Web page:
On Wed, Nov 30, 2011 at 12:13:24PM +0200, Yaniv Kaul wrote:
> On 11/30/2011 11:41 AM, Daniel P. Berrange wrote:
> >On Tue, Nov 29, 2011 at 12:54:44PM -0800, Chris Wright wrote:
> >>* Adam Litke (a...@us.ibm.com) wrote:
> >>>On Tue, Nov 29, 2011 at 11:39:08AM -0800, Chris Wright wrote:
> >>>>* Adam Litke (a...@us.ibm.com) wrote:
> >>>>>Today I am releasing a proof of concept implementation of a REST API for
> >>>>>You can find the code on github. My goal is to eventually replace the
> >>>>>xmlrpc interface with a REST API. Once completed, ovirt-engine could
> >>>>>switch to
> >>>>>this new API. The major advantages to making this change are: 1) VDSM
> >>>>>will gain
> >>>>>a structured API that conceptually, structurally, and functionally
> >>>>>aligns with
> >>>>>the ovirt-engine REST API, 2) this new API can be made public, thus
> >>>>>providing an
> >>>>>entry point for direct virtualization management@the node level.
> >>>>Adam, this looks like a nice PoC. I didn't see how API versioning is
> >>>>handled. Any VDSM developers willing to review this work?
> >>>Thanks for taking a look. I am not handling versioning yet. I think we
> >>>can add
> >>>a version field to the root API object. As for compatibility, we'll just
> >>>to decide on an API backwards-compat support policy. Would this be enough
> >>>handle versioning issues? We shouldn't need anything like capabilities
> >>>the API is discoverable.
> >>Right, that seems sensible.
> >>Did you find cases where RPC to REST resource mapping was difficult?
> >>I could see something like migrate() plus migrateStatus() and
> >>migrateCancel() needing to add some kind of operational state that to the
> >>resource. And something like monitorCommand() which has both a possible
> >>side-effect and some freefrom response...
> >>>>>ovirt-engine wants to subscribe to asynchronous events. REST APIs do not
> >>>>>typically support async events and instead rely on polling of resources.
> >>>>> I am
> >>>>>investigating what options are available for supporting async events via
> >>>>I think typical is either polling or long polling. If it's a single
> >>>>resource, then perhaps long polling would be fine (won't be a large
> >>>>number of connections tied up if it's only a single resource).
> >>>Not sure if this is what you are referring to, but I was thinking we could
> >>>do a
> >>>batch-polling mechanism where an API user passes in a list of task UUIDs
> >>>event URIs. The server would respond with the status of these resources
> >>>in one
> >>>response. I have some ideas on how we could wire up asynchronous events
> >>>on the
> >>>server side to reduce the amount of actual work that such a batch-polling
> >>>operation would require.
> >>Oh, I just meant this:
> >>Polling (GET /event + 404 loop)
> >>Long polling (GET + block ... can chew up a thread connection)
> >Yes, this is what I was inclined to suggest too. Polling is such a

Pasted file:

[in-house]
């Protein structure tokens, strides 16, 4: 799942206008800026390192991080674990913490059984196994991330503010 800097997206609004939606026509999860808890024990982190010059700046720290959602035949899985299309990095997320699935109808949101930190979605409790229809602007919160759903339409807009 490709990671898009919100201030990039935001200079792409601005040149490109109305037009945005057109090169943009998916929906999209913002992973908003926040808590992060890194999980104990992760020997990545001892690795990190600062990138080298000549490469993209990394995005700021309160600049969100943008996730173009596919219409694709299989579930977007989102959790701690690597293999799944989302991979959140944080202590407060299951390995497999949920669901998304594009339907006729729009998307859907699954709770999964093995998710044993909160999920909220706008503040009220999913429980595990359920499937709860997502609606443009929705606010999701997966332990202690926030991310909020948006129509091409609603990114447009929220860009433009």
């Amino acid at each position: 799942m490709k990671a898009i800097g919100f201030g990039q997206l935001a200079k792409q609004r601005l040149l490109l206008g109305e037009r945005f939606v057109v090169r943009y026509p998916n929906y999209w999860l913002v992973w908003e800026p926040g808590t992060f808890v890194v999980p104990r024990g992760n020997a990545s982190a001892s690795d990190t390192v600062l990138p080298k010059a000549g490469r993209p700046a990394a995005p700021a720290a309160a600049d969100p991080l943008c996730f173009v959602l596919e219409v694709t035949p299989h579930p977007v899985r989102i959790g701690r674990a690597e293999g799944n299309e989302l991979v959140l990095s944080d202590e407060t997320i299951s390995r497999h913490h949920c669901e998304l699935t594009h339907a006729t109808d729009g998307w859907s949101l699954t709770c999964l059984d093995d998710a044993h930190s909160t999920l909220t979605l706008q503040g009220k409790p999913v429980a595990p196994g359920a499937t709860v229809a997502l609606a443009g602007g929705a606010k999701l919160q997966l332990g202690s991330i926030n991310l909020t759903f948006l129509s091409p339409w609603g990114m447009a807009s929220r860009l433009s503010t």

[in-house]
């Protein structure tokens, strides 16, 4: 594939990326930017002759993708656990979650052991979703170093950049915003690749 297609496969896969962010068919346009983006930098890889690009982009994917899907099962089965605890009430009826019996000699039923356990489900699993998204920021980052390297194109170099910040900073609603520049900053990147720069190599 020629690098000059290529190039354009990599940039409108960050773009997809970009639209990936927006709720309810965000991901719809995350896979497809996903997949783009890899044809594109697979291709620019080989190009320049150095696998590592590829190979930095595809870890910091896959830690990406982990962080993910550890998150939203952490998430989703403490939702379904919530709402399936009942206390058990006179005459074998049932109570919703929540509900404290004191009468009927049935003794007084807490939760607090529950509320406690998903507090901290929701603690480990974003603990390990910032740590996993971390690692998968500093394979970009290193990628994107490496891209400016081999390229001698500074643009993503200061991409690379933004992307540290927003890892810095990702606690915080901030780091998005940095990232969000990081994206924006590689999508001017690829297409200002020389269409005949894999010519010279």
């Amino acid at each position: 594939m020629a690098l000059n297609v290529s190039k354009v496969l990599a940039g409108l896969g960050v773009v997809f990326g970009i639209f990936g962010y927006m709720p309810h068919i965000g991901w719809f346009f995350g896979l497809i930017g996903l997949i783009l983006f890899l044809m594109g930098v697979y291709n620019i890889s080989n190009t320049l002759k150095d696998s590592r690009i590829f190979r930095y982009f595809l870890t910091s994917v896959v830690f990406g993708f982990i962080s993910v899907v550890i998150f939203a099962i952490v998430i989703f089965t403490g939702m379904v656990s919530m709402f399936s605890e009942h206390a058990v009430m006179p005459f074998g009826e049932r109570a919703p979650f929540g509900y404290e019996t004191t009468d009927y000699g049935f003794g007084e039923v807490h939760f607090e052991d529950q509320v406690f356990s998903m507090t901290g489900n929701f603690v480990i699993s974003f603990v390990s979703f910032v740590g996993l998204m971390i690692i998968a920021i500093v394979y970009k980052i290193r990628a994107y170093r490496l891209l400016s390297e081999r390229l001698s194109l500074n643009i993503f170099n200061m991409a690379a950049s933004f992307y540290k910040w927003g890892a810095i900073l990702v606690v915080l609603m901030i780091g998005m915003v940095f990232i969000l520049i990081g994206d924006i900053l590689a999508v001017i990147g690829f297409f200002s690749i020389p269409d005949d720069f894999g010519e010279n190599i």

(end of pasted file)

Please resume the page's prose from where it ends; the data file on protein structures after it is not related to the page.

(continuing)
> >misleading description :-P
> >This isn't really an either/or choice - you could trivially just
> >pass a query parmeter to /event to indicate whether you want an
> >immediate 404 reply, or to wait for 'N' seconds, or infinity
> >There's no reason it needs to consume a thread in VDSM permanently,
> >though I don't think that's a huge problem even if it does keep a
> >permanent thread open, since Linux threading is so lightweight.
> >In more detail, I'd was going to suggest
> > 1. One or more location for registering/unregistering interest
> > in events in various different resources/objects
> > /some/path/register-event?foo=bar
> > /some/path/unregister-event?foo=bar
> > /other/path/register-event?eek=oooh
> > 2. A common location for receiving all events
> > /event?wait=NNNN (NNN = 0 => immediate 404,
> > NNN>= 0 => wait time,
> > omitted parameter => inifinity)
> > 3. Added bonus points to either
> > - Support persistent keepalive connections so that
> > you can just send further GET /event requests over
> > the same socket FD after receving each reply
> > - Used HTTP chunked encoding. Each event is sent back
> > as a separate chunk. The server can just carry
> > on sending you chunks forever as new events occur,
> > so the HTTP reply is in effect infinitely long.
> - the server would respond with the event status in a
> 100-continue response, thus 'lingering' the response for as much as
> the client needs. Less overhead than chunks, just as problematic
> with crappy proxies that do not properly support either chunking or
> 100-continue properly (but should not be an issue if it's within
In this hostile world, I think it is reasonable for us to consider HTTPS
to be the only serious option for production deployments, and discount
plain HTTP for anything except adhoc dev/test usage. So I say we don't
have to worry abvout broken proxies here.
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